They just don’t understand. We don’t need more, especially if they are unproductive. Picking up garbage needs to be done. Lots of public employee jobs don’t need to be done. The TSA replaced thousands of private security jobs. The air traffic controllers could be privatized and provided by the airlines in a private company paid for by the airlines. There is little doubt that it would be more efficient. The millions of federal employees could be cut in half with no loss of productivity. Most of what they do impedes the economy.

The left, including Obama, thinks “capitalism doesn’t work”.

D Day

Wednesday, June 6th, 2012

Today is the 68th anniversary of the Normandy invasion. Most of the men who did it are gone now. Only a few are still here to celebrate the life that so many never had. Art Burns is a family member who was in the 101st airborne, I believe. He still lives in Long Beach, Michigan and comes into Chicago every once in a while.

I have previously posted a few photos on our trip to Normandy with the girls.

Here are a few more.

This is Omaha Beach. The cliffs are forbidding. The few breaks in them were blocked with huge concrete roadblocks but the troops got through them.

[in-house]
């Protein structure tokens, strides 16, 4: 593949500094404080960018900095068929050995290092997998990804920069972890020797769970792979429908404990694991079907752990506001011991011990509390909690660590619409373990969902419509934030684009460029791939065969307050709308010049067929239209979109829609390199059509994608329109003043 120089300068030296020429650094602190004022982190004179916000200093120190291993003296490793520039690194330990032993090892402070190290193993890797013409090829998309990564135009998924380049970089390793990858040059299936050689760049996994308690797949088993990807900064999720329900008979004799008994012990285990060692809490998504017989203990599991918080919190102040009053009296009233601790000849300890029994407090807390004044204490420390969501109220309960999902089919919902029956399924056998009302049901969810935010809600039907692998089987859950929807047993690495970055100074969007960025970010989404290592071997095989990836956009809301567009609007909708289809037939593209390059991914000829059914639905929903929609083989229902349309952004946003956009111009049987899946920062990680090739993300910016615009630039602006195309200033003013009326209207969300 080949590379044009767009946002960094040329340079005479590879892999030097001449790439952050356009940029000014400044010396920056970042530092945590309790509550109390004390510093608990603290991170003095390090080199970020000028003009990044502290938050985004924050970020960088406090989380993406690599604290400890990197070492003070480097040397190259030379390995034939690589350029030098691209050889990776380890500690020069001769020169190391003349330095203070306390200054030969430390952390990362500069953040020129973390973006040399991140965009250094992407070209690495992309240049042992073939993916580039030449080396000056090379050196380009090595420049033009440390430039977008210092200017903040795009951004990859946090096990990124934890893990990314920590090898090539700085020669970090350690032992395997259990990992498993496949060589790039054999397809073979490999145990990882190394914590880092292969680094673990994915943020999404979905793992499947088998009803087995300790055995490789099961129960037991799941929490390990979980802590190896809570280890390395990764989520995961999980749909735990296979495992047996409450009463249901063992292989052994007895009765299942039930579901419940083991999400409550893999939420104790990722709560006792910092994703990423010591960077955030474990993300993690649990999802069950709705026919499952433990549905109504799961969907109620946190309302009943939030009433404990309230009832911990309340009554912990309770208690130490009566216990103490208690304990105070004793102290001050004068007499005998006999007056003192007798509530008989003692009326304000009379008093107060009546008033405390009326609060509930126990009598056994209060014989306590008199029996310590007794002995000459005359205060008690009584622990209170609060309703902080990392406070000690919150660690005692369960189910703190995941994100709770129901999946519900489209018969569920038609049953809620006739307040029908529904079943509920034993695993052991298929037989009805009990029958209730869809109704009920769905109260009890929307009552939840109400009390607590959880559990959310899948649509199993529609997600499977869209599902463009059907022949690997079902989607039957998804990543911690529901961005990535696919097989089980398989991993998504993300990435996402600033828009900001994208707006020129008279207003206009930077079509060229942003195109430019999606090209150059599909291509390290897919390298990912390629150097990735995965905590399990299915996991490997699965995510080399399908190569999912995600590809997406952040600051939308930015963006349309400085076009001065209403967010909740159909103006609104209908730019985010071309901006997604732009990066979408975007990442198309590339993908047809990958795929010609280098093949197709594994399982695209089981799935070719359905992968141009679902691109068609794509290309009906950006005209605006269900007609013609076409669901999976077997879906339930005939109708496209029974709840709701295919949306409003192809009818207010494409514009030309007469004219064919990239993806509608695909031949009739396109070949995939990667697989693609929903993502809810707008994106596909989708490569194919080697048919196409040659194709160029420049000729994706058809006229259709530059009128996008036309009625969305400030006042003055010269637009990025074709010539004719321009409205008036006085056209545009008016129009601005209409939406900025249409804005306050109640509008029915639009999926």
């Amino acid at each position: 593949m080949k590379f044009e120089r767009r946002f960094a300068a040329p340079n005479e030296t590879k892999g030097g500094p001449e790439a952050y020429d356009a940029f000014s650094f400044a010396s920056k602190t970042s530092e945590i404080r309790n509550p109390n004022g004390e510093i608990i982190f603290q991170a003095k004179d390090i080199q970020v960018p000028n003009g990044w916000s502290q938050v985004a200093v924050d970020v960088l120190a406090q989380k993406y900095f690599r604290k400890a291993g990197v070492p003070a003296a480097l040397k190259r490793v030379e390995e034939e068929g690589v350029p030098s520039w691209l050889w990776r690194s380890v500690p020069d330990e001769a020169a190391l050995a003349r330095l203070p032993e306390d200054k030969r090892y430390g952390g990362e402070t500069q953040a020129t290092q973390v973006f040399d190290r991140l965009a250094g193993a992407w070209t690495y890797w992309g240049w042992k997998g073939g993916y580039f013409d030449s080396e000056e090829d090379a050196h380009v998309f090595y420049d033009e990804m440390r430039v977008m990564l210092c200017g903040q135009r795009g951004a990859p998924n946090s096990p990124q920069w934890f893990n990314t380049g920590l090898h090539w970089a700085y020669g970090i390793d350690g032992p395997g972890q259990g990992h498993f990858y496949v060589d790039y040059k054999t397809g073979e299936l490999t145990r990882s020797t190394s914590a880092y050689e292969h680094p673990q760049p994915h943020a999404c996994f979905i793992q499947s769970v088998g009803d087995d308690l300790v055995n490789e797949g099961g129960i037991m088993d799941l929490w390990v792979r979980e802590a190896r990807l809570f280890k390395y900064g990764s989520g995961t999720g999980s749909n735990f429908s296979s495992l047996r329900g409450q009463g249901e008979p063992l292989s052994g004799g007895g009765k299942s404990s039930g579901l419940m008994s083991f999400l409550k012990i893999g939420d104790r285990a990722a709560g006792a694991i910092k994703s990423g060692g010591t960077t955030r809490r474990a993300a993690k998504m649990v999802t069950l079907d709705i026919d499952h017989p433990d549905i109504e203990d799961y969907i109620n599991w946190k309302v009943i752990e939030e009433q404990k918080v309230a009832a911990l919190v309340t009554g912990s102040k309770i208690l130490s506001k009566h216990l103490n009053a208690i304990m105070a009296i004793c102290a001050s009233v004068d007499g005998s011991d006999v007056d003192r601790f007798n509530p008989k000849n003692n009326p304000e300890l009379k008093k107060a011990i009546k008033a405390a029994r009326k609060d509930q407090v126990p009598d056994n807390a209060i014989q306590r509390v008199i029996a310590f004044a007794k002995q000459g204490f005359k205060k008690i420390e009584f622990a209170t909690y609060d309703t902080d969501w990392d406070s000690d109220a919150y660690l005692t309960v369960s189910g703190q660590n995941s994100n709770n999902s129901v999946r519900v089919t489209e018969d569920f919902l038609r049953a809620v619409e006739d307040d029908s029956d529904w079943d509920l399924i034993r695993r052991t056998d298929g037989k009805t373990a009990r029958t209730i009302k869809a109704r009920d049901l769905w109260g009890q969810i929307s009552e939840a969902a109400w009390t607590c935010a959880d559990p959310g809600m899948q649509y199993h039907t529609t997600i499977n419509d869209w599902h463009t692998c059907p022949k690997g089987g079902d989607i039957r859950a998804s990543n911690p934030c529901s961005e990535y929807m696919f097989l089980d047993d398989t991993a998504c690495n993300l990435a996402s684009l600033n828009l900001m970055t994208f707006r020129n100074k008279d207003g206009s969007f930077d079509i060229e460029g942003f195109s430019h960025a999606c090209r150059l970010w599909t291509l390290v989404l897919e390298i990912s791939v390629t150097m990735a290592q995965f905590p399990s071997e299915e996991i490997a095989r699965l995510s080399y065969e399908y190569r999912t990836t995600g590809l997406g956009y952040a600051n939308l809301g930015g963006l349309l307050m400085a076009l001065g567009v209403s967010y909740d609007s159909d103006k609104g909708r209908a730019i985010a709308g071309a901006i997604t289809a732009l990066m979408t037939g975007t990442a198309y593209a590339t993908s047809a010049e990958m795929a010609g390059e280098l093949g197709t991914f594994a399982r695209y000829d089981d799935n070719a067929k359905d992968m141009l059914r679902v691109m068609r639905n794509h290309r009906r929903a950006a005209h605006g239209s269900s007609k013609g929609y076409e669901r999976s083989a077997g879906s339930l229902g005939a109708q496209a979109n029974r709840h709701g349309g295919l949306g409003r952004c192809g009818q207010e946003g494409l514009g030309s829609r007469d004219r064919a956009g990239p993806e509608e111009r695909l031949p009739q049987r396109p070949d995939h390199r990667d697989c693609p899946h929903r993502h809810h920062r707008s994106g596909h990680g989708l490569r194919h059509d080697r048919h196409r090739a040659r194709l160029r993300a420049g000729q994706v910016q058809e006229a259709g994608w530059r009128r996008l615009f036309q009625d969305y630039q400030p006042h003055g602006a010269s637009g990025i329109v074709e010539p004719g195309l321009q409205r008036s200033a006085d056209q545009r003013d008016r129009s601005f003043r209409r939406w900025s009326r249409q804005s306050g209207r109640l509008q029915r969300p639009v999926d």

This is Omaha from above with Cindy in the foreground

This German fort is located at Omaha. Fortunately for the troops, the guns were zeroed at the high tide line and they landed at low tide. The guns could not bear on the landing craft as they came in.

Here are the girls in the American cemetery above Omaha Beach. We spent several hours there and it is very moving. Annie is the farthest from the camera.

Our British allies landed the same day and here is the site where the 6th Airborne division landed the morning of D-Day at the Pegasus Bridge. That is the memorial to Major Howard, the commander of the landing brigade. He was played in the movie, “The Longest Day” by Richard Todd, who was actually in the 6th airborne and landed with them that day although farther inland. The British only had one Airborne division but did not want the Germans to know that, hence the name.

Here is Pegasus Bridge although this bridge is a replica. The original bridge is preserved in a field across the Caen Canal near the museum.

Here is the original bridge set in a field in front of the museum.

On the morning of the landing at the bridge, the owner of the cafe located next to it was awakened by gunfire. He came out and learned of the British landing. He immediately converted his cafe into a first aid station. He even went into his garden, where he had buried a supply of wine, dug it up and served it to wounded British troops as they waited to be evacuated later in the day.

His daughter, a small child, was also awakened and watched all the excitement. She survives, at least until we were there in 2006, and she prepared our lunch. The cafe is filled with British mementoes of the landing.